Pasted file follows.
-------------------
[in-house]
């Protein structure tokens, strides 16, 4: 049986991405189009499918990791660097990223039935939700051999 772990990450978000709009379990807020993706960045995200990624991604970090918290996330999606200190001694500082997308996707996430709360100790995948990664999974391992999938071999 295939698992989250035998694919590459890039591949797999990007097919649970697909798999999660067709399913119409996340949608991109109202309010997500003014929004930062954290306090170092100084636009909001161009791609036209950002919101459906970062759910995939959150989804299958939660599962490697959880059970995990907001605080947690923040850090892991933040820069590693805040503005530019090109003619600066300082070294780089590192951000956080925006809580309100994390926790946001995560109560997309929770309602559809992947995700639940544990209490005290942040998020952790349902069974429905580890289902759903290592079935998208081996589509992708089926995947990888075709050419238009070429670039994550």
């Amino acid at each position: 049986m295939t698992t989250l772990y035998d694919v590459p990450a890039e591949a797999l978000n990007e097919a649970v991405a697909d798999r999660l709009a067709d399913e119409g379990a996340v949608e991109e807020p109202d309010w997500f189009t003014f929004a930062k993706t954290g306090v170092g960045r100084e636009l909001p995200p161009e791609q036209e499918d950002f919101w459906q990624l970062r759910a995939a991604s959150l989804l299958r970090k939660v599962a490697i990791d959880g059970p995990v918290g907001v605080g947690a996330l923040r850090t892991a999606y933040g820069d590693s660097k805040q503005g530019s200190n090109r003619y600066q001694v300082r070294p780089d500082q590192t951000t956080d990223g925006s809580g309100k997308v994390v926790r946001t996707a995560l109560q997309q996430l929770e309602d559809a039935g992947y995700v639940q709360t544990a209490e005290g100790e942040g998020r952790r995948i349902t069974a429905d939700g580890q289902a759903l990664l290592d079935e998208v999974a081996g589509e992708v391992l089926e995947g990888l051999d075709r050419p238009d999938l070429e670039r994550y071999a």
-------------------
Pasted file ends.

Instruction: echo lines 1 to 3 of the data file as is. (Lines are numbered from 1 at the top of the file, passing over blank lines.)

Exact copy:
[in-house]
């Protein structure tokens, strides 16, 4: 049986991405189009499918990791660097990223039935939700051999 772990990450978000709009379990807020993706960045995200990624991604970090918290996330999606200190001694500082997308996707996430709360100790995948990664999974391992999938071999 295939698992989250035998694919590459890039591949797999990007097919649970697909798999999660067709399913119409996340949608991109109202309010997500003014929004930062954290306090170092100084636009909001161009791609036209950002919101459906970062759910995939959150989804299958939660599962490697959880059970995990907001605080947690923040850090892991933040820069590693805040503005530019090109003619600066300082070294780089590192951000956080925006809580309100994390926790946001995560109560997309929770309602559809992947995700639940544990209490005290942040998020952790349902069974429905580890289902759903290592079935998208081996589509992708089926995947990888075709050419238009070429670039994550």
């Amino acid at each position: 049986m295939t698992t989250l772990y035998d694919v590459p990450a890039e591949a797999l978000n990007e097919a649970v991405a697909d798999r999660l709009a067709d399913e119409g379990a996340v949608e991109e807020p109202d309010w997500f189009t003014f929004a930062k993706t954290g306090v170092g960045r100084e636009l909001p995200p161009e791609q036209e499918d950002f919101w459906q990624l970062r759910a995939a991604s959150l989804l299958r970090k939660v599962a490697i990791d959880g059970p995990v918290g907001v605080g947690a996330l923040r850090t892991a999606y933040g820069d590693s660097k805040q503005g530019s200190n090109r003619y600066q001694v300082r070294p780089d500082q590192t951000t956080d990223g925006s809580g309100k997308v994390v926790r946001t996707a995560l109560q997309q996430l929770e309602d559809a039935g992947y995700v639940q709360t544990a209490e005290g100790e942040g998020r952790r995948i349902t069974a429905d939700g580890q289902a759903l990664l290592d079935e998208v999974a081996g589509e992708v391992l089926e995947g990888l051999d075709r050419p238009d999938l070429e670039r994550y071999a």